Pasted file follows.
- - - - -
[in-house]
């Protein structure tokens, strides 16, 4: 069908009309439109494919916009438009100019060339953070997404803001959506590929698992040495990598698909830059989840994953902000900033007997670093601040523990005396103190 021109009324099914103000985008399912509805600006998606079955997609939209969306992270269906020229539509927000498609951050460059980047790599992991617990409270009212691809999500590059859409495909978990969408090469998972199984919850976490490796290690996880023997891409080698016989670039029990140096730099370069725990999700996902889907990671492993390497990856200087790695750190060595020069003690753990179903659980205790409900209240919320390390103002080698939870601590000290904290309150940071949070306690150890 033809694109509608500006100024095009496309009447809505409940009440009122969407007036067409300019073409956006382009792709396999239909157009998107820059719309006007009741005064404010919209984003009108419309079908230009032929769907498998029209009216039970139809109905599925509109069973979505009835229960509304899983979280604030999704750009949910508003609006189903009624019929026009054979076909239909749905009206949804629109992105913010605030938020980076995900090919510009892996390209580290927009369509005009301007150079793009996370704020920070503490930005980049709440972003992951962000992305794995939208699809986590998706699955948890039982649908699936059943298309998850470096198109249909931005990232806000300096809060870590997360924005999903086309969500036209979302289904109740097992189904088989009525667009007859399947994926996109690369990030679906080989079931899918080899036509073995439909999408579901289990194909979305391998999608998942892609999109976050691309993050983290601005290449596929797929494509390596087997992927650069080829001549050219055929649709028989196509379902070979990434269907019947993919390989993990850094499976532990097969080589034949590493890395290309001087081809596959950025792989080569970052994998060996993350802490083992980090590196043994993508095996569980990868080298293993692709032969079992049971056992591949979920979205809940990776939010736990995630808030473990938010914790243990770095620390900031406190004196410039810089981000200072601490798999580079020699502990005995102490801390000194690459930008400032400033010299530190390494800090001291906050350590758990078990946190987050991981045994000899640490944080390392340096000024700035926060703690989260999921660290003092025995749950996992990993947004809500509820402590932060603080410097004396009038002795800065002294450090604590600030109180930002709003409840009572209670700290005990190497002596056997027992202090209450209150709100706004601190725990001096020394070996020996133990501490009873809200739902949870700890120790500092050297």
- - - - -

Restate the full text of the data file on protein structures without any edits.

[in-house]
């Protein structure tokens, strides 16, 4: 069908009309439109494919916009438009100019060339953070997404803001959506590929698992040495990598698909830059989840994953902000900033007997670093601040523990005396103190 021109009324099914103000985008399912509805600006998606079955997609939209969306992270269906020229539509927000498609951050460059980047790599992991617990409270009212691809999500590059859409495909978990969408090469998972199984919850976490490796290690996880023997891409080698016989670039029990140096730099370069725990999700996902889907990671492993390497990856200087790695750190060595020069003690753990179903659980205790409900209240919320390390103002080698939870601590000290904290309150940071949070306690150890 033809694109509608500006100024095009496309009447809505409940009440009122969407007036067409300019073409956006382009792709396999239909157009998107820059719309006007009741005064404010919209984003009108419309079908230009032929769907498998029209009216039970139809109905599925509109069973979505009835229960509304899983979280604030999704750009949910508003609006189903009624019929026009054979076909239909749905009206949804629109992105913010605030938020980076995900090919510009892996390209580290927009369509005009301007150079793009996370704020920070503490930005980049709440972003992951962000992305794995939208699809986590998706699955948890039982649908699936059943298309998850470096198109249909931005990232806000300096809060870590997360924005999903086309969500036209979302289904109740097992189904088989009525667009007859399947994926996109690369990030679906080989079931899918080899036509073995439909999408579901289990194909979305391998999608998942892609999109976050691309993050983290601005290449596929797929494509390596087997992927650069080829001549050219055929649709028989196509379902070979990434269907019947993919390989993990850094499976532990097969080589034949590493890395290309001087081809596959950025792989080569970052994998060996993350802490083992980090590196043994993508095996569980990868080298293993692709032969079992049971056992591949979920979205809940990776939010736990995630808030473990938010914790243990770095620390900031406190004196410039810089981000200072601490798999580079020699502990005995102490801390000194690459930008400032400033010299530190390494800090001291906050350590758990078990946190987050991981045994000899640490944080390392340096000024700035926060703690989260999921660290003092025995749950996992990993947004809500509820402590932060603080410097004396009038002795800065002294450090604590600030109180930002709003409840009572209670700290005990190497002596056997027992202090209450209150709100706004601190725990001096020394070996020996133990501490009873809200739902949870700890120790500092050297």